I don’t exactly have “a type”. I find the whole notion a bit non-sensical. Beyond the obvious physical attributes (attractive, please) surely we all want to meet someone who is funny, interesting and smart, etc. (I doubt there is much demand for the sombre, dull and dumb.) Besides I’ve learnt, in this town, not to be so picky.

There is one attribute however that I assume most people demand in their prospective partners. And that is a compatible sexual orientation. It’s an important quality sure, but one that, for some reason, I seem to have difficulty finding.

I didn’t find it last weekend. And I’m beginning to wonder if my type is, in fact, lesbian. Or whether I am so metrosexual – so far from the alpha male – that I am considered attractive by the lesbian community. Or even, ironically, so often perceived as gay that my own gaydar is somewhat faulty. In any case, and to quote Larry David, I am a “friend o’ lesbians”.

It started in 1997 with my first girlfriend, who – you could say – played the butch to my femme. She whipped me in sports (though that’s no great feat), she wore her hair shorter than mine and spent an inordinate amount of time with her best friend. She is now, incidentally, a pro-golfer. And full-time lesbian.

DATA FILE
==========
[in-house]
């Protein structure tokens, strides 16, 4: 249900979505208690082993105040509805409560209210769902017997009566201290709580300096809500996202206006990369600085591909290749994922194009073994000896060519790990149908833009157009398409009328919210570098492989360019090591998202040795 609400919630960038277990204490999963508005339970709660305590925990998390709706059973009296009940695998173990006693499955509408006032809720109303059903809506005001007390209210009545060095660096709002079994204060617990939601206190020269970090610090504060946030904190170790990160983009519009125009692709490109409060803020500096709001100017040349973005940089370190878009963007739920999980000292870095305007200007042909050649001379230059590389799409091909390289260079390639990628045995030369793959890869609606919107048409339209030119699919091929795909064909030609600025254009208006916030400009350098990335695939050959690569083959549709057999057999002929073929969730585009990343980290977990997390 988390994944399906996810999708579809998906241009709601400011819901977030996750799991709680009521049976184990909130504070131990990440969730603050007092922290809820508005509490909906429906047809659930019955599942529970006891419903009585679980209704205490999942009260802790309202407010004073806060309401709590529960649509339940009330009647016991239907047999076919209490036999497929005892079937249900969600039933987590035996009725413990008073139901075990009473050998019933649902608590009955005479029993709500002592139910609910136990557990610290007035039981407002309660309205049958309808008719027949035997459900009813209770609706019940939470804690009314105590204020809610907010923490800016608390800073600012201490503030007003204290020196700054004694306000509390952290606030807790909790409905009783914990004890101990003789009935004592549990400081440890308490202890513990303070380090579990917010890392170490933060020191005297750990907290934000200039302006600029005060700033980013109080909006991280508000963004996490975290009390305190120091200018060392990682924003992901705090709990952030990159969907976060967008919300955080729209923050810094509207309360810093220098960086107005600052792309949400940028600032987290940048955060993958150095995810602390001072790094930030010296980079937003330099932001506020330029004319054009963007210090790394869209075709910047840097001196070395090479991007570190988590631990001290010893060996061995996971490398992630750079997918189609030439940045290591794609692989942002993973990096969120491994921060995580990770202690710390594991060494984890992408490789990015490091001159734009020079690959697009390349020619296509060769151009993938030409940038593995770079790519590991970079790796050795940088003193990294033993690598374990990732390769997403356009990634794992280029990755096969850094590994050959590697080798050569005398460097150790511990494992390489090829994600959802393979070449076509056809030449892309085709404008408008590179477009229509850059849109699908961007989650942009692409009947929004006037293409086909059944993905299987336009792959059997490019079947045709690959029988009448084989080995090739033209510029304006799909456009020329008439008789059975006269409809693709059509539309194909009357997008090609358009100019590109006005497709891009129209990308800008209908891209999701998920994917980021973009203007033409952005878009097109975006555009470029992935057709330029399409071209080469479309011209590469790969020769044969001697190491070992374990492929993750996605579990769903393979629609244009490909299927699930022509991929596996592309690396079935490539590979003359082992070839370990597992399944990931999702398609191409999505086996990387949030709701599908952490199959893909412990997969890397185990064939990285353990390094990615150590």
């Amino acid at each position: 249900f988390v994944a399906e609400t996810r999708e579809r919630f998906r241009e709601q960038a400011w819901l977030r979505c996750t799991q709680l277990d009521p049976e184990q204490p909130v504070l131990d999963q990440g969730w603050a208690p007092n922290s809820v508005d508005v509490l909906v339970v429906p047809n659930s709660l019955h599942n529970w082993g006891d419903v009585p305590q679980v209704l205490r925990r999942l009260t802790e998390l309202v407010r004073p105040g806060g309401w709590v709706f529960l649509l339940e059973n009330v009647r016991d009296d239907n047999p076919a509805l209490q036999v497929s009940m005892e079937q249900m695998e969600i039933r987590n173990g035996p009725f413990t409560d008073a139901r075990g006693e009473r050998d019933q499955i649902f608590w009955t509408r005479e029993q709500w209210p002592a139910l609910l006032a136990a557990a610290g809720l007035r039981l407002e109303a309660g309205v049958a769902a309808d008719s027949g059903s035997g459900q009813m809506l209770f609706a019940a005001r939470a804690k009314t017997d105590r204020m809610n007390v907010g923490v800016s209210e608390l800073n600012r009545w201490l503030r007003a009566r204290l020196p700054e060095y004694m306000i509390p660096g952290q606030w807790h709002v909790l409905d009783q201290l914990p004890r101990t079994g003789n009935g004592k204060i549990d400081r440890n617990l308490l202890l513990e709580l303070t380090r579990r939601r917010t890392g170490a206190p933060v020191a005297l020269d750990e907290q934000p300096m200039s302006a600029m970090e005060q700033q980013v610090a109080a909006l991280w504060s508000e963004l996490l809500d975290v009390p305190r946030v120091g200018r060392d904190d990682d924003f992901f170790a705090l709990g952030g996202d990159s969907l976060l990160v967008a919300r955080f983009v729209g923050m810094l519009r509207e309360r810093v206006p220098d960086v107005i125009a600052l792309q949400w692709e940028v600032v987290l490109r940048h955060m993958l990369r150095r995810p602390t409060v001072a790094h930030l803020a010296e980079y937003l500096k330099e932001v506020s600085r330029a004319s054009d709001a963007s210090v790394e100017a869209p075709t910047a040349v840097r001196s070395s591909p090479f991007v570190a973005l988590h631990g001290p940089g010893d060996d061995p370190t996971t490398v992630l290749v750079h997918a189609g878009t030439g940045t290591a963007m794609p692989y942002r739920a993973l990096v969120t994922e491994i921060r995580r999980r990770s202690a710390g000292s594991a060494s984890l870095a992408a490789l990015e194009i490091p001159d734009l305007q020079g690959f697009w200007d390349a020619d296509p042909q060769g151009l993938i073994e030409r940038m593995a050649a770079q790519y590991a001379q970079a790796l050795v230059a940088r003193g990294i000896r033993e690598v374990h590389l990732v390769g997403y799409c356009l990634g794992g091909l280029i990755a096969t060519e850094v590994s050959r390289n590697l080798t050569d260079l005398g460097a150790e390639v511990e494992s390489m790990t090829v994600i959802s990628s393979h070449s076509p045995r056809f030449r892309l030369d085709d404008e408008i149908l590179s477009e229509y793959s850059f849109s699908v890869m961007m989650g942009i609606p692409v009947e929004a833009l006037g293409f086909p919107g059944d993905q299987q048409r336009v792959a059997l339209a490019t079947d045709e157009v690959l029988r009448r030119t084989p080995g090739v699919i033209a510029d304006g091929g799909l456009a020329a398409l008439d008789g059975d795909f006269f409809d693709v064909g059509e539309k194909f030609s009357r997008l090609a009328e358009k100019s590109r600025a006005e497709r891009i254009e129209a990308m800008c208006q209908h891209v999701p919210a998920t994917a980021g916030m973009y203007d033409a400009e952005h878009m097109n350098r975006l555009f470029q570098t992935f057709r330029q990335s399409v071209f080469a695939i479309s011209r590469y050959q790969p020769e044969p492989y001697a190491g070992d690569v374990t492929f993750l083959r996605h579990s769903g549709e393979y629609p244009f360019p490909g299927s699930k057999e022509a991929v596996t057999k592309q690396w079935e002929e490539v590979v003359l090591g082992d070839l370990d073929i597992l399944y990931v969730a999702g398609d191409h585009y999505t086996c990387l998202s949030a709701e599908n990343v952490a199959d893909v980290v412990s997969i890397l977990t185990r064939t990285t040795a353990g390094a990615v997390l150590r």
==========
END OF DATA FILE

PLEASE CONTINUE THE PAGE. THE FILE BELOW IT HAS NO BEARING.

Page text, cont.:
More recently I dated a lesbian that I found on match.com. Her profile read, “22-year-old woman…seeking women 18-35.” Remarkably, she said, I was just her type. Needless to say, it didn’t work out. I guess something got between us.

And then, of course, last weekend. And Sarah. And although I’m off the dating scene at the moment I was happy to meet the delightful Scotswoman and publisher of My Little Pony magazine. And, while I doubt her job has anything to do with her sexuality (unless My Little Pony is some sort of horrible euphemism), I was quite surprised when she asked me out and even more surprised when I heard the next day that she was gay.

With the news I began to piece together the evening. And it’s a wonder I didn’t work it out for myself. She did have rather boyish hair, she dressed not unlike KD Lang and, of course, she was into me. There was a point in the evening when we were dancing and she grabbed me by the hand and sort of twirled me around. “I’m sorry,” she said with a laugh. “I’m used to being the lead.” I didn’t think much of it at the time. But now it makes complete sense.

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